•  Stop Counting Visits and start counting  “BED HOURS”  We must get paid for what we do  Time increases diagnostic accuracy  EP can no longer be forced into ‘home vs admit’ dichotomy
    •  EDOBS/Rationale  Why is this maxim true?  Because we know that certain patients will benefit From  FURTHER TESTING  F URTHER TREATMENT  More time will allow us to apply more specificity to the decision yielding a benefit to the patient, the institution and the professional staff
    •  What are the important design features?  The unit should be contiguous to the Emergency Department ▪ resuscitate any person who is admitted to the unit. ▪ cardiac monitoring ▪ IVAC capabilities ▪ inhalation therapy equipment, depending upon the unit.  curtain vs. cubicles vs. Rooms  real hospital beds  some provision for food  TV
    •  The number of beds range from four to 20 beds on the unit  equal to 10% to 40% of the ED bed capacity
    •  Both Physicians and Nurses need to have broad-based knowledge and experience in the management of a wide variety of disease processes
    •  The average staff is one registered nurse per four to six patients in monitored beds and one registered nurse per six to nine patients in non-monitored beds  Calculations of the physician staffing for the amount of additional services will be approximately one full-time equivalent for every 2000 patients observed per year
    •  ancillary personnel:  depend on the size and type of services  Adequate secretarial and clerical staff
    •  Basic Rules  Have to be able to walk  Stable condition  80% chance of going home  Safety reasons  Social/Financial reasons  Pt. Satisfaction reasons  Role of age
    •  a focused goal of the period of observation.  Low probability but high mortality ▪ Chest pain ▪ RIF pain  short-term therapy for an emergency conditions ▪ asthma ▪ dehydration
    •  The intensity of service needs should be limited and consistent with the staffing pattern of the unit
    •  the patient's severity of illness should be limited  one organ system  must not preclude the expectation that the patient will be discharged within established time limits
    •  The patient should have a clinical condition that is appropriate for observation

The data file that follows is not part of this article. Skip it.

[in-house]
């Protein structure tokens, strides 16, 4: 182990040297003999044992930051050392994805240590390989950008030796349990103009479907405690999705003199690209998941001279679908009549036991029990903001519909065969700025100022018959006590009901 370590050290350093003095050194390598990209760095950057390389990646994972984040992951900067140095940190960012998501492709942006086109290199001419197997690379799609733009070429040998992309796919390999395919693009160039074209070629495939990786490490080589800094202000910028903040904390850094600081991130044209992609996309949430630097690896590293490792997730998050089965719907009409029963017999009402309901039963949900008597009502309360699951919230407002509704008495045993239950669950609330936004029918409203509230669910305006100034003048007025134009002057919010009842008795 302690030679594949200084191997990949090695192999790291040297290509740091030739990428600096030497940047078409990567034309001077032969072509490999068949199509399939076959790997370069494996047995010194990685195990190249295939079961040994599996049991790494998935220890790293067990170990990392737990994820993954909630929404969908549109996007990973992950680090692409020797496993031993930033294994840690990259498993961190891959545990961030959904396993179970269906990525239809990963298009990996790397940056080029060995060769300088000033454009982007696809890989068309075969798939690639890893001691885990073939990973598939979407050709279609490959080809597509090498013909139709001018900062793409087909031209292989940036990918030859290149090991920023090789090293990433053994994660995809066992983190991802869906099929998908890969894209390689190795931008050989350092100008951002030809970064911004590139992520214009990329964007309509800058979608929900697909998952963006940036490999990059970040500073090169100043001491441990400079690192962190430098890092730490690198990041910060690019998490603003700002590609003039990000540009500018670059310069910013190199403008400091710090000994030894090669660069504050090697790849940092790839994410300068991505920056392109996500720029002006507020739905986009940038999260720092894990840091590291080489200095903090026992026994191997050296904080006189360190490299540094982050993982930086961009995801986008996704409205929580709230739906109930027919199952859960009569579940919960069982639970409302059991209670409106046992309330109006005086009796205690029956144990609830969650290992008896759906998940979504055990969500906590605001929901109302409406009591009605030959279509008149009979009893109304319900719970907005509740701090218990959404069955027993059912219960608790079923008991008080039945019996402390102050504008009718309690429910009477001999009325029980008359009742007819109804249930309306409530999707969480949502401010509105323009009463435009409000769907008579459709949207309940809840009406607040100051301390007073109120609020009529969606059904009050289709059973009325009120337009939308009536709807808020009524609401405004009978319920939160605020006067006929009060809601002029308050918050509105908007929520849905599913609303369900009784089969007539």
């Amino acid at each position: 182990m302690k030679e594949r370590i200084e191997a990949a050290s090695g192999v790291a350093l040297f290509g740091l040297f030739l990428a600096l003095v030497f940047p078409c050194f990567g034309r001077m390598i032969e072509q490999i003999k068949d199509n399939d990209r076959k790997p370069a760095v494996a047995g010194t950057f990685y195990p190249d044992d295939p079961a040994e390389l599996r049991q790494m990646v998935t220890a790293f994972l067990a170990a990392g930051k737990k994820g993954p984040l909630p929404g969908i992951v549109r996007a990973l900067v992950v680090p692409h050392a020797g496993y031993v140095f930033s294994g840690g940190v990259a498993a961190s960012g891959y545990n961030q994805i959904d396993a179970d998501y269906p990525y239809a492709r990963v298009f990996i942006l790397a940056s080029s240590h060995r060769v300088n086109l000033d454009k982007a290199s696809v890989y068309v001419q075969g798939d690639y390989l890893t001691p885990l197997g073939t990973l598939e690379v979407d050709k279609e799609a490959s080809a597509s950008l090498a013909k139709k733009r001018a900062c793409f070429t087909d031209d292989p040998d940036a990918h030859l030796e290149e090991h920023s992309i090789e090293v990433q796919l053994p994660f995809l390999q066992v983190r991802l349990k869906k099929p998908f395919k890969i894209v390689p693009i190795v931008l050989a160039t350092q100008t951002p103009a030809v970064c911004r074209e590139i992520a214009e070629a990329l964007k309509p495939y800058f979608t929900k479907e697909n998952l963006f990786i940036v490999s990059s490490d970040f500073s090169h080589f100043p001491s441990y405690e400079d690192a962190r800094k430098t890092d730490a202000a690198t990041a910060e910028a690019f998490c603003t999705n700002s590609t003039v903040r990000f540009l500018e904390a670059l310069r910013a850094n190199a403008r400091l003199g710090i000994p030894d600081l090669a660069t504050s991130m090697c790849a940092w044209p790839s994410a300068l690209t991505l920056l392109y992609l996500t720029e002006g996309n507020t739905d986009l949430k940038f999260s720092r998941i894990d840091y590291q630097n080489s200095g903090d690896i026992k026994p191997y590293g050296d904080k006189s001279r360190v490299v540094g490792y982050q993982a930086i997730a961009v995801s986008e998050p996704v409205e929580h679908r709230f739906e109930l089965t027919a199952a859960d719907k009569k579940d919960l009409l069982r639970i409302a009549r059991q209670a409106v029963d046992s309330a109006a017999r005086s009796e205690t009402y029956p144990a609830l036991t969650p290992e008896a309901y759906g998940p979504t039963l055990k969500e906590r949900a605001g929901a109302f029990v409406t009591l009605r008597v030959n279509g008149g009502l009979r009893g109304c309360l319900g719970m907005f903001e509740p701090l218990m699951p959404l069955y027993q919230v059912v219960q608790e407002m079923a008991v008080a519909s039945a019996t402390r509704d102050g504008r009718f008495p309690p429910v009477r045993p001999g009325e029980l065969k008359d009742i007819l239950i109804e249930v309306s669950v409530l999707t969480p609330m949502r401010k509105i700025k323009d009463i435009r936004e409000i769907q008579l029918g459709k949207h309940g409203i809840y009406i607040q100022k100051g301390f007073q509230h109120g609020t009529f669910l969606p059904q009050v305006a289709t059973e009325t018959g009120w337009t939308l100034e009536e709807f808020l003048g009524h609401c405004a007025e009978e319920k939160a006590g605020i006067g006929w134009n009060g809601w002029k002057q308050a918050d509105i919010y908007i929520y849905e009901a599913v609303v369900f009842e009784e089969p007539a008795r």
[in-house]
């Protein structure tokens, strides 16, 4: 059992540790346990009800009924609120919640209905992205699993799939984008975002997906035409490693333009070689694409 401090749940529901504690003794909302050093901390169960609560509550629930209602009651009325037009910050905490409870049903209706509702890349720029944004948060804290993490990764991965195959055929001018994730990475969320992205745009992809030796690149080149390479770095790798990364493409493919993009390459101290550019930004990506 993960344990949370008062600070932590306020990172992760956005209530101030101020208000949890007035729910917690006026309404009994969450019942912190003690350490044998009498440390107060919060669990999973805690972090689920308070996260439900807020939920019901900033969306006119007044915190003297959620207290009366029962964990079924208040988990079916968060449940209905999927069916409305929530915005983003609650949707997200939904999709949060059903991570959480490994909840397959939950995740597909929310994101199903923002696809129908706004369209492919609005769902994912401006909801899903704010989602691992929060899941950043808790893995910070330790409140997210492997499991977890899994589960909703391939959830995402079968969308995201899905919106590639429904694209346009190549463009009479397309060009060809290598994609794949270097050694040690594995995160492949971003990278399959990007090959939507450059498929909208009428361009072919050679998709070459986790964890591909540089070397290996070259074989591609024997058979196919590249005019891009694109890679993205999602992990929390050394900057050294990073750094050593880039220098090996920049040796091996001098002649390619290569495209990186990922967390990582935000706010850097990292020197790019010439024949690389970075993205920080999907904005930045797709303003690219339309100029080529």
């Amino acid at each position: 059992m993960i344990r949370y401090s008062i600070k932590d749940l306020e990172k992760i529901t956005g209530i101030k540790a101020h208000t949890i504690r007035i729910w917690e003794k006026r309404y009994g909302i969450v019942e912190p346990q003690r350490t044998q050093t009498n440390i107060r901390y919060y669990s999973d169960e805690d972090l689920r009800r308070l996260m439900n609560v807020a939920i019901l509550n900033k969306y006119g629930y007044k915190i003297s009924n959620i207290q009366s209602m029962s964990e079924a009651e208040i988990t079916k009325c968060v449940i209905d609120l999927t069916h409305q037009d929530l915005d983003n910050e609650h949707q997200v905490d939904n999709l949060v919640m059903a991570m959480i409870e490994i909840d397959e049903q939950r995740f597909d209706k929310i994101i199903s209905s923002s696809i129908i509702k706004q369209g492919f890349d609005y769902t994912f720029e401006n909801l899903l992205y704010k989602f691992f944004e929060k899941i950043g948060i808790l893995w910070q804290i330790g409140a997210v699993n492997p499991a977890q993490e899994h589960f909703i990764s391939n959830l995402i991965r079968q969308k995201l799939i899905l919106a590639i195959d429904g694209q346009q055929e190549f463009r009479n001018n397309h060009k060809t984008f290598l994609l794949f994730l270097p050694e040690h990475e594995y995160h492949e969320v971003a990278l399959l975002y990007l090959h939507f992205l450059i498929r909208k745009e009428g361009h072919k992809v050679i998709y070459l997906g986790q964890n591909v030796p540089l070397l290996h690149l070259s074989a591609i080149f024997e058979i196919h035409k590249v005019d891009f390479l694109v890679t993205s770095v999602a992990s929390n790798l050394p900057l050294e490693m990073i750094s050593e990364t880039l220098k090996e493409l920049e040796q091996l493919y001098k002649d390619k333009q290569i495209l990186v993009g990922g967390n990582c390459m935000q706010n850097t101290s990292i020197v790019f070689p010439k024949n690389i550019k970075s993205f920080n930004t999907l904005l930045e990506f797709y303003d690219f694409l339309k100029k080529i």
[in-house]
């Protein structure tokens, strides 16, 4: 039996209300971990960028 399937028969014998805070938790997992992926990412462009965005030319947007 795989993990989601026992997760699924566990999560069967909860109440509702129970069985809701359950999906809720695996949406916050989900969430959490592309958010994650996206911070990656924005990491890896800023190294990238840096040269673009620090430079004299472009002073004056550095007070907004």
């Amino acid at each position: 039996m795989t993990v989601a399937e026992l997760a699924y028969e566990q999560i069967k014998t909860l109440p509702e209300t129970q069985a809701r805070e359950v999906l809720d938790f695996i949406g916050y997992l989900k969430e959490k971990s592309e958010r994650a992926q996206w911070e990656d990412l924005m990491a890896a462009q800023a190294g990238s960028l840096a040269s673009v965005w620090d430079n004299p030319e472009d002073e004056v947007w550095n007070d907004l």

• Diagnostic Evaluation Short Term Therapy Psychosocial Needs Abdominal Pain Allergic reactions Alcohol intoxication Vaginal bleeding, threatened Asthma Adjustment reaction abortion Chest pain (low probability of Acute exacerbation of chronic CHF Depression myocardial infarction) Syncope, negative initial evaluation Dehydration Psychosis Flank pain, rule-out renal colic Hyperglycemia, mild to moderate Social disposition problems GI bleed with initial evaluation Hypertensive urgencies Chest trauma, normal initial Selected infections (e.g., evaluation and chest X-ray pyelonephritis) Abdominal trauma, normal initial Seizure disorder requiring evaluation and lavage anticonvulsant loading Drug overdose, clinically stable Sickle cell pain crisis Transfusion of blood
    •  Physician can not identify a goal of patient care that can reasonably be expected to be met within a time limit  unstable vital signs  myocardial infarction  comatose condition
    •  Discrete end-point yields success  When observation beds are permitted  Written policies and procedures address the  type of patient use  the maximum time period of use  the mechanism for providing appropriate surveillance  the type of nurse/patient system to be used
    •  A time limit is most important and should be carefully monitored and strictly enforced.  Many ED observation unit have time limits of 12 or 24 hours.
    •  An admission note  the reason for the period of observation  working diagnosis  treatment plan  clearly defining the end point for patient disposition is mandatory.  The ED personnel (physician, nurse, PA, etc.) should examine the patient and write regular progress notes.
    •  “OBS resets the attention clock” And Reduces exposure to hazard by short LOS
    •  Good studies for  Asthma  Chest Pain  Unstable Angina  A Fib  Same conclusion  Faster, Better, Cheaper
    •  Marx: Rosen's Emergency Medicine, 7th ed.  CHAPTER 196 – Observation Medicine and Clinical Decision Units  American College of Emergency Physicians, www.acep.org  National Library of Medicine–National Institutes of Health, www.nlm.nih.gov